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The premise of minimum wage, when it was introduced, was that a single wage earner should be able to own a home and support a family.  That was what it was based on; a full time job, any job, should be able to accomplish this.

The fact people scoff at this idea if presented nowadays, as though the people that ring up your groceries or hand you your burgers don’t deserve the luxury of a home and a family, is disgusting.

(via christiancgtomas)

Source: detrea
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  1. Your real name:
    Ricky
  2. your detective name (favourite colour and favourite animal):
    Green Manta
  3. your soap opera name (middle name and street you live on):
    Morris Baronne
  4. your star wars name (first three letters of last name, first two of middle): 
    Rinmo
  5. superhero name (color of your shirt, first item to your immediate left): 
    Purple Case
  6. goth name (black and one of your pets): 
    Black Archie

(via lupified)

Source: peacefulfrom1353
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skottieyoung:

One picture to disprove all this nonsense that cosplayers are hurting us and cons.

(via samhumphries)

Source: skottieyoung
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redhairandabluebox:

littlebluboxx:

silentauroriamthereal:

nofreedomlove:

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"Image Credit: Carol Rossetti

When Brazilian graphic designer Carol Rossetti began posting colorful illustrations of women and their stories to Facebook, she had no idea how popular they would become.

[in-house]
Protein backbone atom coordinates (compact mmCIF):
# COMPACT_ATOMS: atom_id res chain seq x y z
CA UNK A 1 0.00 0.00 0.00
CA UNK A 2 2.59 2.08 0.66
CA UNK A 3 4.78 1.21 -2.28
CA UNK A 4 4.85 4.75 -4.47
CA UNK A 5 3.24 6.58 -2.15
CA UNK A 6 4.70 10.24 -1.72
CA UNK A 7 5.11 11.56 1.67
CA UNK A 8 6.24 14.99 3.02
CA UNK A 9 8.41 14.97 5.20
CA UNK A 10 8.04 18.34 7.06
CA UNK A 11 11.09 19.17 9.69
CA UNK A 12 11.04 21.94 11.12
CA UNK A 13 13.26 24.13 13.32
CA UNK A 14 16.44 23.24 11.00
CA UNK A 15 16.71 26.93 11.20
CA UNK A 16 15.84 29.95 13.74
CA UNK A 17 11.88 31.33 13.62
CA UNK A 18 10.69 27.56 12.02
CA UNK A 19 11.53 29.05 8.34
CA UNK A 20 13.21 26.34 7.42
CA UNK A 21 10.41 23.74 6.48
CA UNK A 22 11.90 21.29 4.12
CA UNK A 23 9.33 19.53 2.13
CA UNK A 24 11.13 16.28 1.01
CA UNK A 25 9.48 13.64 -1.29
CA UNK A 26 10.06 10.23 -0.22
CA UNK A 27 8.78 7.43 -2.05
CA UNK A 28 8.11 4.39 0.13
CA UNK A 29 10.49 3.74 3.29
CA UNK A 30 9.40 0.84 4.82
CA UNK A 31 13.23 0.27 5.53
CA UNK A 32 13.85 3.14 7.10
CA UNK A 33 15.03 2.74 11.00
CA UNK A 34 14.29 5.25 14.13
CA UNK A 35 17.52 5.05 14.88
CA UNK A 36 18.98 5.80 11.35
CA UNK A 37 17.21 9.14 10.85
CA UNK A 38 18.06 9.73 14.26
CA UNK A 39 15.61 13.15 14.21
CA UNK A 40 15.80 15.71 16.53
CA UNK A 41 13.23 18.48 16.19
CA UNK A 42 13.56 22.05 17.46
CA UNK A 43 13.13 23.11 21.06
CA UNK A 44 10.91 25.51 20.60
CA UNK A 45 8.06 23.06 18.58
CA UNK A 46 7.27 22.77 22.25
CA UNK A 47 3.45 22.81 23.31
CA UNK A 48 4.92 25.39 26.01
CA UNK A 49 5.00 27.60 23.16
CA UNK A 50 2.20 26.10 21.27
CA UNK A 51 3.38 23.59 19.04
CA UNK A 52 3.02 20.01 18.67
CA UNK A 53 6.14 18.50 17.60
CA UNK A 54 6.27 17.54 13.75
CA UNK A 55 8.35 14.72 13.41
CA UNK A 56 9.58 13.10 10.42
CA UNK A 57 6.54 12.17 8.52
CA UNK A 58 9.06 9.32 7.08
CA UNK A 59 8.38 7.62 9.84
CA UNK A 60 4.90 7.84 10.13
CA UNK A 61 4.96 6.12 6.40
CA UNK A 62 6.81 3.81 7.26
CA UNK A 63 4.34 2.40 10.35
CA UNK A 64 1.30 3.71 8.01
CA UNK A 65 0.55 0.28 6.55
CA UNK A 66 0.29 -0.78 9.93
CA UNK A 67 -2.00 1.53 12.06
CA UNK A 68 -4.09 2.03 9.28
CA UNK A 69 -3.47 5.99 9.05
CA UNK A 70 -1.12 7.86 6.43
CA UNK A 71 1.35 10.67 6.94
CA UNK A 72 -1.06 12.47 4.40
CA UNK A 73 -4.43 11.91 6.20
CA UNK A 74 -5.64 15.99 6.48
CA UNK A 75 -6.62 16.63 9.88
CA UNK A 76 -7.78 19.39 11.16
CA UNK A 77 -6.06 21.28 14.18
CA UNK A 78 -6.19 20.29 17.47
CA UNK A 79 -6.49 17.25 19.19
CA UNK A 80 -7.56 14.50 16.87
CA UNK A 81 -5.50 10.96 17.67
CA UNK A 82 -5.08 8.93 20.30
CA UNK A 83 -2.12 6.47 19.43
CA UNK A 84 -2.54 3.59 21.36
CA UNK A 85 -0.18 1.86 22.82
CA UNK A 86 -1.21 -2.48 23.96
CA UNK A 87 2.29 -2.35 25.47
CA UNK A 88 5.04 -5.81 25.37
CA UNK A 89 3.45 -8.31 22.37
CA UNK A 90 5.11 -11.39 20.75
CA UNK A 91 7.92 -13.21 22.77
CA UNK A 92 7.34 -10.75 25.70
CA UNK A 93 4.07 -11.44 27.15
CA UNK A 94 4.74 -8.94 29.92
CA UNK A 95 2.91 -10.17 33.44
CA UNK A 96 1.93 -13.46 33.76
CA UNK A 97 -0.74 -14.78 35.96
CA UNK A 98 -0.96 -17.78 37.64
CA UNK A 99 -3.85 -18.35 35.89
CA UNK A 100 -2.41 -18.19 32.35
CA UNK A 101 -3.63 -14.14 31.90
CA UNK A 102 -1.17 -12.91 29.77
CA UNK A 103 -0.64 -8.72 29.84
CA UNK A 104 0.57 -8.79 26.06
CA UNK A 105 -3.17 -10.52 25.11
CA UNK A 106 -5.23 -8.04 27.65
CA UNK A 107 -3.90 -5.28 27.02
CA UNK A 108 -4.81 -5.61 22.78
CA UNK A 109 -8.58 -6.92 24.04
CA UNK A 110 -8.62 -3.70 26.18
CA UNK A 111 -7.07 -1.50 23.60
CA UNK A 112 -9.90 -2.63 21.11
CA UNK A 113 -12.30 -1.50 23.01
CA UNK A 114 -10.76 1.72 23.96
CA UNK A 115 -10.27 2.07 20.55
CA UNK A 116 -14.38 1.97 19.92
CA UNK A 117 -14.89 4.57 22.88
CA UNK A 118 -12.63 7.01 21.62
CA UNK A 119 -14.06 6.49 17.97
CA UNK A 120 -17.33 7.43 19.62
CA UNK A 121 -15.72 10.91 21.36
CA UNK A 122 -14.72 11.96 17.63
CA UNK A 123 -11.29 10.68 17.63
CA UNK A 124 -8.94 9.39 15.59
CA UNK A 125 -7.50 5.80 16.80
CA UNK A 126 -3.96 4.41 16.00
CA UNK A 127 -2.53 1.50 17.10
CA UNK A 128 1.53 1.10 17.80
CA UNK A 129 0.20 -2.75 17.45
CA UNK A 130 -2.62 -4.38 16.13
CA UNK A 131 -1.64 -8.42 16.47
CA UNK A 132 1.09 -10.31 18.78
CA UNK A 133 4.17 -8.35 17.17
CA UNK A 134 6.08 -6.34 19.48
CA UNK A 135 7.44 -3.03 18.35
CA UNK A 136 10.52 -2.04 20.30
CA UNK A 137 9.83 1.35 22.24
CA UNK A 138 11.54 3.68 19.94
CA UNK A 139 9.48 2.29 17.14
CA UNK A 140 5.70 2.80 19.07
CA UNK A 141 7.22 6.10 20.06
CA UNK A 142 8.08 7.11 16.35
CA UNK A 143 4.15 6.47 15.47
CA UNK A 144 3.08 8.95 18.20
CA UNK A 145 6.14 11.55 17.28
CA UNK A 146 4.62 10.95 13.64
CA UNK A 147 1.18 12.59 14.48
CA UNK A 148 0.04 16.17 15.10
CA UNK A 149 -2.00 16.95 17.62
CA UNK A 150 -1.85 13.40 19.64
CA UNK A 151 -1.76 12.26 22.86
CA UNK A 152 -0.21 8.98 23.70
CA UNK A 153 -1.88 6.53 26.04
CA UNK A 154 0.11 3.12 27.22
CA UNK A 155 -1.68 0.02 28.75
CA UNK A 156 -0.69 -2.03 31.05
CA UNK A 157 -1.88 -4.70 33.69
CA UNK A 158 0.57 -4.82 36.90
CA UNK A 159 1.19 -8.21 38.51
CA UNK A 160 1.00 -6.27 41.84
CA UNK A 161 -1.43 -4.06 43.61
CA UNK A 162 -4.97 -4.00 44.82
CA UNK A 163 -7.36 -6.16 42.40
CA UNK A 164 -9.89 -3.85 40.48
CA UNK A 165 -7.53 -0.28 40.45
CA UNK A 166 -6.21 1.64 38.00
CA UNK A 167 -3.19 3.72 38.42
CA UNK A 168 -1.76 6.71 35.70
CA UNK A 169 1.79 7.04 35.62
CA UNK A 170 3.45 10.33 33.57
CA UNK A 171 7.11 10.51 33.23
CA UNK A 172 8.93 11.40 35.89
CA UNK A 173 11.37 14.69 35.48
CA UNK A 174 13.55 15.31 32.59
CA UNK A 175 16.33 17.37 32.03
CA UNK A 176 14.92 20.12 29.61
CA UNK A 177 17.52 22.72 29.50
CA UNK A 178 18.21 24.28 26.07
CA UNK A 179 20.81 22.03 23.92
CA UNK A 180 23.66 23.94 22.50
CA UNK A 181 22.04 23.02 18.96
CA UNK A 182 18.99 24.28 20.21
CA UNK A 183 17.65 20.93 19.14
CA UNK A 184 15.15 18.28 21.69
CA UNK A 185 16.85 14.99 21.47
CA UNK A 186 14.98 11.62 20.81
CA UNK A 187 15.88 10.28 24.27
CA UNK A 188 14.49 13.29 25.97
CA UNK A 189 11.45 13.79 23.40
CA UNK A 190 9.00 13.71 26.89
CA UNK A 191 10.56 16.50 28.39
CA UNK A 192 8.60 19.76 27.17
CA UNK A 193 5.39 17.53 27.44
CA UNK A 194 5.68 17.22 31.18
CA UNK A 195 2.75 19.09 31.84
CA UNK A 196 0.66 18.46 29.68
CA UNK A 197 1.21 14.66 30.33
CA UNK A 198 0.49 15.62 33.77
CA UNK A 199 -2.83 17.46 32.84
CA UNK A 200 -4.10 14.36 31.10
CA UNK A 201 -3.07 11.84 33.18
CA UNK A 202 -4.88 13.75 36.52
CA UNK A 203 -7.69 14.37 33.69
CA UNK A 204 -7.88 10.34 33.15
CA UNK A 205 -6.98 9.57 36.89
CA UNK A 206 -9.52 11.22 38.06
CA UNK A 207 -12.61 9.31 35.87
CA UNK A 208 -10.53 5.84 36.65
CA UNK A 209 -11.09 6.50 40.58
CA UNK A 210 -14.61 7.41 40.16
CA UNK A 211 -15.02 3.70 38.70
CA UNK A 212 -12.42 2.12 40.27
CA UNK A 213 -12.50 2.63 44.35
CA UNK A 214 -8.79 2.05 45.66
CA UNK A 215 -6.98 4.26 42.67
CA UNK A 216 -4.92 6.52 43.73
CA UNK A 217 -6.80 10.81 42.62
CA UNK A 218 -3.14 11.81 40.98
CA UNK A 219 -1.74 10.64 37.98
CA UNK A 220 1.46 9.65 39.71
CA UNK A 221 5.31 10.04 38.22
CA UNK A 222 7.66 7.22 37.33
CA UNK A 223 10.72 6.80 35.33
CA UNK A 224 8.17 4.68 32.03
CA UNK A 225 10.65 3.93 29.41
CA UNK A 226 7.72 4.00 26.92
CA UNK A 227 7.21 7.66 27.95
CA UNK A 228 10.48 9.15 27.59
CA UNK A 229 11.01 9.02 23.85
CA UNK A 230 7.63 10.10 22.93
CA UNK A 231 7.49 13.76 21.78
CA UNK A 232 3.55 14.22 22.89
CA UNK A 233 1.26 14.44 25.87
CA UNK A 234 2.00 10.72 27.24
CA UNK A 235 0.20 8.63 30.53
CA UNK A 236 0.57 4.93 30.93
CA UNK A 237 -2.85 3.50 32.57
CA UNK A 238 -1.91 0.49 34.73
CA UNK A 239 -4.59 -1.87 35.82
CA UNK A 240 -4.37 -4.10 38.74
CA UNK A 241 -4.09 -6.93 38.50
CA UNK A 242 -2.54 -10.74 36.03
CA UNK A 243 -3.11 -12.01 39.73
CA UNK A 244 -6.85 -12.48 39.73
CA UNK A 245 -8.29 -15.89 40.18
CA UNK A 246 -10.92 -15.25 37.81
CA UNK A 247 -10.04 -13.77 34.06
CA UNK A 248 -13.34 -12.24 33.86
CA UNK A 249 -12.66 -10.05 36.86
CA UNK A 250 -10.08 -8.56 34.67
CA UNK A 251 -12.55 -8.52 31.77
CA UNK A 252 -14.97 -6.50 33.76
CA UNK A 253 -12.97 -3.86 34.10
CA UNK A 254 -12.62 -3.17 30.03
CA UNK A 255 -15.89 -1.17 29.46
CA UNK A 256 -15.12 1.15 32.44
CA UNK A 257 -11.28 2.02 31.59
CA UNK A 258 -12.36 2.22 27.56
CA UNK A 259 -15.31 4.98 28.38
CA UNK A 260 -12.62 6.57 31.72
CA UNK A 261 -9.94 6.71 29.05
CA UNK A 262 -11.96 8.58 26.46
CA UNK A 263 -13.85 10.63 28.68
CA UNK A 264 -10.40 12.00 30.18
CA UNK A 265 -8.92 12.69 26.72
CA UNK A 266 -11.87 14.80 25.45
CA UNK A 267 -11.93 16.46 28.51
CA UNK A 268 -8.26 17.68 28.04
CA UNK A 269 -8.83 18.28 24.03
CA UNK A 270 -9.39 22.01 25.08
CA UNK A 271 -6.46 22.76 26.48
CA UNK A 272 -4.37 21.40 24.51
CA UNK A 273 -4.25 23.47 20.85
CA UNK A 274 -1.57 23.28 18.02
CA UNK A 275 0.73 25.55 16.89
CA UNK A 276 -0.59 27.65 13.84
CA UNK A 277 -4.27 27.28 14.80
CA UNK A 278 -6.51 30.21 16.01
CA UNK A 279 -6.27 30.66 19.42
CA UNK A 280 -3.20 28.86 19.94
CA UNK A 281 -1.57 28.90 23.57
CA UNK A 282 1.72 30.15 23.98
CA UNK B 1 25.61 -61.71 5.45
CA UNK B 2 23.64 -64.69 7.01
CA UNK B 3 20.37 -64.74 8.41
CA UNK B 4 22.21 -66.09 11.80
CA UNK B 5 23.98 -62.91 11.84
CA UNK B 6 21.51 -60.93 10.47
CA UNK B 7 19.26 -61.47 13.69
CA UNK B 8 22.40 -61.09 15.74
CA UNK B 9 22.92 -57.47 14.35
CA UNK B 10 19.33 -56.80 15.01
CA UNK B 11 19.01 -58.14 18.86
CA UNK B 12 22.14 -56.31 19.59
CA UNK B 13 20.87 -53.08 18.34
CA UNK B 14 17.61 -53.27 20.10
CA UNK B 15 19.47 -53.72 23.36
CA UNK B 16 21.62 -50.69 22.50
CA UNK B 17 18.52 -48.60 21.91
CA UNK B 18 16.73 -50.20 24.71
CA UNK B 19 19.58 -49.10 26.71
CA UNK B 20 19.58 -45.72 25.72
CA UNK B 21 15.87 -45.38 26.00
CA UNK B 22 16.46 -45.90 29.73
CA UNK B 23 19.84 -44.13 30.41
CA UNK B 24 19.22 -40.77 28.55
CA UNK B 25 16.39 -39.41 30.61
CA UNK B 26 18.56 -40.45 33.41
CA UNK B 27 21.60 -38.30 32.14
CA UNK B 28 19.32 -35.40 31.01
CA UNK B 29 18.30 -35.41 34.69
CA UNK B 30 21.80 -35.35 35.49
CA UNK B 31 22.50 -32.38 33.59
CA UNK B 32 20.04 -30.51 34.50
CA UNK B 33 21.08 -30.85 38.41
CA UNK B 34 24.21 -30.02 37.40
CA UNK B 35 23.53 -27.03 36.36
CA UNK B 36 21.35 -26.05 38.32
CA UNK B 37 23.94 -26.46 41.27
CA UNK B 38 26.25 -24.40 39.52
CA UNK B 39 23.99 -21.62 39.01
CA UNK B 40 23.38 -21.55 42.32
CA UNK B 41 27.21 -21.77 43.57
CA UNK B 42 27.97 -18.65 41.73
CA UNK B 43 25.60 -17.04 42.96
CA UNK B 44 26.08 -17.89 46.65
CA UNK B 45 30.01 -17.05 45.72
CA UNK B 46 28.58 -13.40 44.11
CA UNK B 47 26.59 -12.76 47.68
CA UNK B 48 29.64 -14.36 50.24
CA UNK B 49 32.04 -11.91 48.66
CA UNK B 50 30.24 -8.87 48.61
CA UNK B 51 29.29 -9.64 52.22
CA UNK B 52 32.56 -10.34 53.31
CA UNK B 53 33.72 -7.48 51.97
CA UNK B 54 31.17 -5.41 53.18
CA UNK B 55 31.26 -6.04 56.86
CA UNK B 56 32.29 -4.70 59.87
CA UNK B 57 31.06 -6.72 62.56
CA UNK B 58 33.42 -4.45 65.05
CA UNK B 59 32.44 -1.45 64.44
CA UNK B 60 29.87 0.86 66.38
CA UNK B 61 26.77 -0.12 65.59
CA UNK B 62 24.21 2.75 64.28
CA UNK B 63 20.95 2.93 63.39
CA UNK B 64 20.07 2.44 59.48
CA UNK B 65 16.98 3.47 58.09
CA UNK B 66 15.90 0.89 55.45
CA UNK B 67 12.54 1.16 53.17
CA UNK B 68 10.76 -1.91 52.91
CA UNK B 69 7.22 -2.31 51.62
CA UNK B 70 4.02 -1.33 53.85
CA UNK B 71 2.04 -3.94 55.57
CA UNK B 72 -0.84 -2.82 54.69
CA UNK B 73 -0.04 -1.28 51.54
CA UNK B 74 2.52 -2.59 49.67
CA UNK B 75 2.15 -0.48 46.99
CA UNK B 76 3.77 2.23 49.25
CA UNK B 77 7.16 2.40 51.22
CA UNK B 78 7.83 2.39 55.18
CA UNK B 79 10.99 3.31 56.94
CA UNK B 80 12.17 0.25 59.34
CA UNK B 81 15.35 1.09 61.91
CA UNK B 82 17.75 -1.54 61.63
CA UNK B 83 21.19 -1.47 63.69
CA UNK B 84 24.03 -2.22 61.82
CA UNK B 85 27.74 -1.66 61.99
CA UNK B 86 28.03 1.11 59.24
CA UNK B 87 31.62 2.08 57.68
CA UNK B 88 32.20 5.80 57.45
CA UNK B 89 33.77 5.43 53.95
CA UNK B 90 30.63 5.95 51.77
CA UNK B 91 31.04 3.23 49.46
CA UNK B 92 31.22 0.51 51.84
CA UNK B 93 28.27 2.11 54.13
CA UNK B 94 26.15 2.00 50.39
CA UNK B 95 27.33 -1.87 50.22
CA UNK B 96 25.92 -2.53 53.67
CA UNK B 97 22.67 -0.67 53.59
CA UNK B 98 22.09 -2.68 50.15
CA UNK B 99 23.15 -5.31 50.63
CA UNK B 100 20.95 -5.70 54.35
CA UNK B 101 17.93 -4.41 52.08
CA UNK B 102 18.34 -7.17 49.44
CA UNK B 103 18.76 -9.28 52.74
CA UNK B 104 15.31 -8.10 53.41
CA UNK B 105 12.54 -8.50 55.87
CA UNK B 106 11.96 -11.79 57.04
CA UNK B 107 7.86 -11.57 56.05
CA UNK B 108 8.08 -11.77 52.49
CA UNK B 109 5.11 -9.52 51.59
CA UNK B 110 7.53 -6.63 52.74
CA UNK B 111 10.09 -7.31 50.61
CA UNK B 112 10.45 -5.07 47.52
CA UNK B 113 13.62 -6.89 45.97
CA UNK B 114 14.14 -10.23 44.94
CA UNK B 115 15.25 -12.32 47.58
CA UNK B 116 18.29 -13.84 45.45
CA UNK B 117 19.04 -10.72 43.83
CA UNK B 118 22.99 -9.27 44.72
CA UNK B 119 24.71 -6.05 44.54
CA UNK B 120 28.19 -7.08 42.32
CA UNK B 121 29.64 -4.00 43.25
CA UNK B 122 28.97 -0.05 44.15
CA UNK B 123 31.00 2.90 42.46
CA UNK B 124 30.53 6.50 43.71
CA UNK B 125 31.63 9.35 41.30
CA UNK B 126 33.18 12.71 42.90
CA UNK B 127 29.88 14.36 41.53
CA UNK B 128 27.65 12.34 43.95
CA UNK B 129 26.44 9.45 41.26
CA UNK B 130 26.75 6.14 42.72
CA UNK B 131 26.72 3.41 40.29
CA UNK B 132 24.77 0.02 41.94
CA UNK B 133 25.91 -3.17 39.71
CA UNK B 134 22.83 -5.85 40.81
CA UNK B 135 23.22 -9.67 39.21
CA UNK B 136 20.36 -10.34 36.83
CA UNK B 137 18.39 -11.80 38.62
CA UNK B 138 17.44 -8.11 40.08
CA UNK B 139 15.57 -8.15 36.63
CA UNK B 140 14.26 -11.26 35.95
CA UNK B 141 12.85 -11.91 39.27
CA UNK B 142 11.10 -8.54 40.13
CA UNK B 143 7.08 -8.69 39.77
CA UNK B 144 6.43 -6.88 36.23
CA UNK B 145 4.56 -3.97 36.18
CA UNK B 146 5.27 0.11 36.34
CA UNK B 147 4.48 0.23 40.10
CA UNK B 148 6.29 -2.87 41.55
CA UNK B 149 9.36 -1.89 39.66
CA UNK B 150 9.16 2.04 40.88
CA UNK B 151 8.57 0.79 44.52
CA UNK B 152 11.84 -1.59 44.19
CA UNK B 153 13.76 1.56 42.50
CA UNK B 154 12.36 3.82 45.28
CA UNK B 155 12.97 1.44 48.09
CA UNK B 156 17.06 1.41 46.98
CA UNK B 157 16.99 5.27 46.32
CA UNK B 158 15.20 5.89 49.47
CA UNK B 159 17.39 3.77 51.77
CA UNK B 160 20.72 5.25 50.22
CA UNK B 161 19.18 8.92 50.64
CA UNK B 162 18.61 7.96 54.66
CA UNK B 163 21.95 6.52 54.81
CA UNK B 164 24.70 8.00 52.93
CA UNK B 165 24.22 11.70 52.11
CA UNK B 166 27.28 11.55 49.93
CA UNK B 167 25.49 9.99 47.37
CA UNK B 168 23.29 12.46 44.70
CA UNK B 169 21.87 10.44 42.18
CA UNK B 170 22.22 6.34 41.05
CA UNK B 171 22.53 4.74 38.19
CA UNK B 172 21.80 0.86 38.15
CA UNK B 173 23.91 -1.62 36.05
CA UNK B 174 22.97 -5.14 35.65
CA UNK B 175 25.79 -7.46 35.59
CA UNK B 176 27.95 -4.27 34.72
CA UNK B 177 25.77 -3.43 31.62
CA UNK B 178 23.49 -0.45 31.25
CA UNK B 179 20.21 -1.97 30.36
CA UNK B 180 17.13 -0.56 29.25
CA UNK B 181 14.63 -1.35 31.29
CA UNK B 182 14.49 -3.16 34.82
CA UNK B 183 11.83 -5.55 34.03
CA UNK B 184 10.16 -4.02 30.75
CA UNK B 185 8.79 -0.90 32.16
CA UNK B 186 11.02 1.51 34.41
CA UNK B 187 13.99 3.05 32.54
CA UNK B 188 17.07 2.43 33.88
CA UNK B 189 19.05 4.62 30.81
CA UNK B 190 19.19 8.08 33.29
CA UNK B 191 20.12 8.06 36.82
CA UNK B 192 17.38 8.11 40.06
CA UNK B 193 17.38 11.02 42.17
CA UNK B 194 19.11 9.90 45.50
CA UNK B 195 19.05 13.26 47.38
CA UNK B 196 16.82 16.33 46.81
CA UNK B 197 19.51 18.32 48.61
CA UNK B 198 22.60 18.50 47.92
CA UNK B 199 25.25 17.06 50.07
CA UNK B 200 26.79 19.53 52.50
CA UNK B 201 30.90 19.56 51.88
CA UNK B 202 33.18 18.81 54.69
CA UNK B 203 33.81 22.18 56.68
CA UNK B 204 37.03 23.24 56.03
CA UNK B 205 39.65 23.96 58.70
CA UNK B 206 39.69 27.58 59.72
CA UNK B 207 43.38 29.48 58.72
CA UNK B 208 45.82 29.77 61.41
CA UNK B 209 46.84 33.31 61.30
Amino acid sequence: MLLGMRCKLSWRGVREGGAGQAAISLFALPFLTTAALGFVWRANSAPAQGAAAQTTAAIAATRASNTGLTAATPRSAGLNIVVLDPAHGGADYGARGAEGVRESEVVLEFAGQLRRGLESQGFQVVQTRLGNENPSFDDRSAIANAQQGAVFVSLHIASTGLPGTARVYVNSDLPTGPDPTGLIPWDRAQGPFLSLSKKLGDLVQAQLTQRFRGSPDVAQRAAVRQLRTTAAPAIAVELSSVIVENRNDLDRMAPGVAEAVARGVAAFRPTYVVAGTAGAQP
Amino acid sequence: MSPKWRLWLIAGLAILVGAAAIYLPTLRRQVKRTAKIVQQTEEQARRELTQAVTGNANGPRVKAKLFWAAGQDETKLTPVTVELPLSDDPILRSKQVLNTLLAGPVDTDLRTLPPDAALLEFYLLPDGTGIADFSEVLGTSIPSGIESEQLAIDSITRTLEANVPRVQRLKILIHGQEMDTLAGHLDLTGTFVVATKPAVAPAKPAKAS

Thousands of shares throughout the world later, the appeal of Rosetti’s work is clear. Much like the street art phenomenon Stop Telling Women To Smile, Rossetti’s empowering images are the kind you want to post on every street corner, as both a reminder and affirmation of women’s bodily autonomy. 

"It has always bothered me, the world’s attempts to control women’s bodies, behavior and identities," Rossetti told Mic via email. "It’s a kind of oppression so deeply entangled in our culture that most people don’t even see it’s there, and how cruel it can be."

Rossetti’s illustrations touch upon an impressive range of intersectional topics, including LGBTQ identity, body image, ageism, racism, sexism and ableism. Some characters are based on the experiences of friends or her own life, while others draw inspiration from the stories many women have shared across the Internet. 

"I see those situations I portray every day," she wrote. "I lived some of them myself."

Despite quickly garnering thousands of enthusiastic comments and shares on Facebook, the project started as something personal — so personal, in fact, that Rossetti is still figuring out what to call it. For now, the images reside in albums simply titled “WOMEN in english!" or "Mujeres en español!" which is fitting: Rossetti’s illustrations encompass a vast set of experiences that together create a powerful picture of both women’s identity and oppression.

One of the most interesting aspects of the project is the way it has struck such a global chord. Rossetti originally wrote the text of the illustrations in Portuguese, and then worked with an Australian woman to translate them to English. A group of Israeli feminists also took it upon themselves to create versions of the illustrations in Hebrew. Now, more people have reached out to Rossetti through Facebook and offered to translate her work into even more languages. Next on the docket? Spanish, Russian, German and Lithuanian.

It’s an inspiring show of global solidarity, but the message of Rossetti’s art is clear in any language. Above all, her images celebrate being true to oneself, respecting others and questioning what society tells us is acceptable or beautiful.

"I can’t change the world by myself," Rossetti said. "But I’d love to know that my work made people review their privileges and be more open to understanding and respecting one another."